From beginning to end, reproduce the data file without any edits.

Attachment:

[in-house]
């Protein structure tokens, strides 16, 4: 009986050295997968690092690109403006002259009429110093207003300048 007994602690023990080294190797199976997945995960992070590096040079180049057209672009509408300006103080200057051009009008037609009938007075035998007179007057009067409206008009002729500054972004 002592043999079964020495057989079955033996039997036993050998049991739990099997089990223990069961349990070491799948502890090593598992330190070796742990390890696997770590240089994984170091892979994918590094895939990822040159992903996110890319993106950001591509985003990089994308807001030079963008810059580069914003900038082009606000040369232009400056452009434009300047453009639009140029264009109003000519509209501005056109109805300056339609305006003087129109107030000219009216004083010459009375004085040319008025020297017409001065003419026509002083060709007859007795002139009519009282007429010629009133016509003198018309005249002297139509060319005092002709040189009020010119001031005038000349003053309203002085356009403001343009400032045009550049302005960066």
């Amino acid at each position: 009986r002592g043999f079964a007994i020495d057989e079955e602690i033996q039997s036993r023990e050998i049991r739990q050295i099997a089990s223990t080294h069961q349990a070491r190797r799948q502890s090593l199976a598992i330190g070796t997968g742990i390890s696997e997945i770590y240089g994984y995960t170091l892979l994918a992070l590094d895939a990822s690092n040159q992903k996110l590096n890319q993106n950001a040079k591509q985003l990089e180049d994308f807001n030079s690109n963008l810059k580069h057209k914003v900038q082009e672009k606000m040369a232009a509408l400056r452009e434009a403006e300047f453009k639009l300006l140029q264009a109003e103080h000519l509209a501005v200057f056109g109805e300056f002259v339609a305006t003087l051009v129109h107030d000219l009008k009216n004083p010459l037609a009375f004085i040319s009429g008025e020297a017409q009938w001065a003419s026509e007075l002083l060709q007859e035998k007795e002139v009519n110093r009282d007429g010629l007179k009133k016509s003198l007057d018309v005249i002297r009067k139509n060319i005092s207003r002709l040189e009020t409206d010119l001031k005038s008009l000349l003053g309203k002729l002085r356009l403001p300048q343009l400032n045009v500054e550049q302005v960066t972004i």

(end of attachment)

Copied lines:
[in-house]
């Protein structure tokens, strides 16, 4: 009986050295997968690092690109403006002259009429110093207003300048 007994602690023990080294190797199976997945995960992070590096040079180049057209672009509408300006103080200057051009009008037609009938007075035998007179007057009067409206008009002729500054972004 002592043999079964020495057989079955033996039997036993050998049991739990099997089990223990069961349990070491799948502890090593598992330190070796742990390890696997770590240089994984170091892979994918590094895939990822040159992903996110890319993106950001591509985003990089994308807001030079963008810059580069914003900038082009606000040369232009400056452009434009300047453009639009140029264009109003000519509209501005056109109805300056339609305006003087129109107030000219009216004083010459009375004085040319008025020297017409001065003419026509002083060709007859007795002139009519009282007429010629009133016509003198018309005249002297139509060319005092002709040189009020010119001031005038000349003053309203002085356009403001343009400032045009550049302005960066």
């Amino acid at each position: 009986r002592g043999f079964a007994i020495d057989e079955e602690i033996q039997s036993r023990e050998i049991r739990q050295i099997a089990s223990t080294h069961q349990a070491r190797r799948q502890s090593l199976a598992i330190g070796t997968g742990i390890s696997e997945i770590y240089g994984y995960t170091l892979l994918a992070l590094d895939a990822s690092n040159q992903k996110l590096n890319q993106n950001a040079k591509q985003l990089e180049d994308f807001n030079s690109n963008l810059k580069h057209k914003v900038q082009e672009k606000m040369a232009a509408l400056r452009e434009a403006e300047f453009k639009l300006l140029q264009a109003e103080h000519l509209a501005v200057f056109g109805e300056f002259v339609a305006t003087l051009v129109h107030d000219l009008k009216n004083p010459l037609a009375f004085i040319s009429g008025e020297a017409q009938w001065a003419s026509e007075l002083l060709q007859e035998k007795e002139v009519n110093r009282d007429g010629l007179k009133k016509s003198l007057d018309v005249i002297r009067k139509n060319i005092s207003r002709l040189e009020t409206d010119l001031k005038s008009l000349l003053g309203k002729l002085r356009l403001p300048q343009l400032n045009v500054e550049q302005v960066t972004i």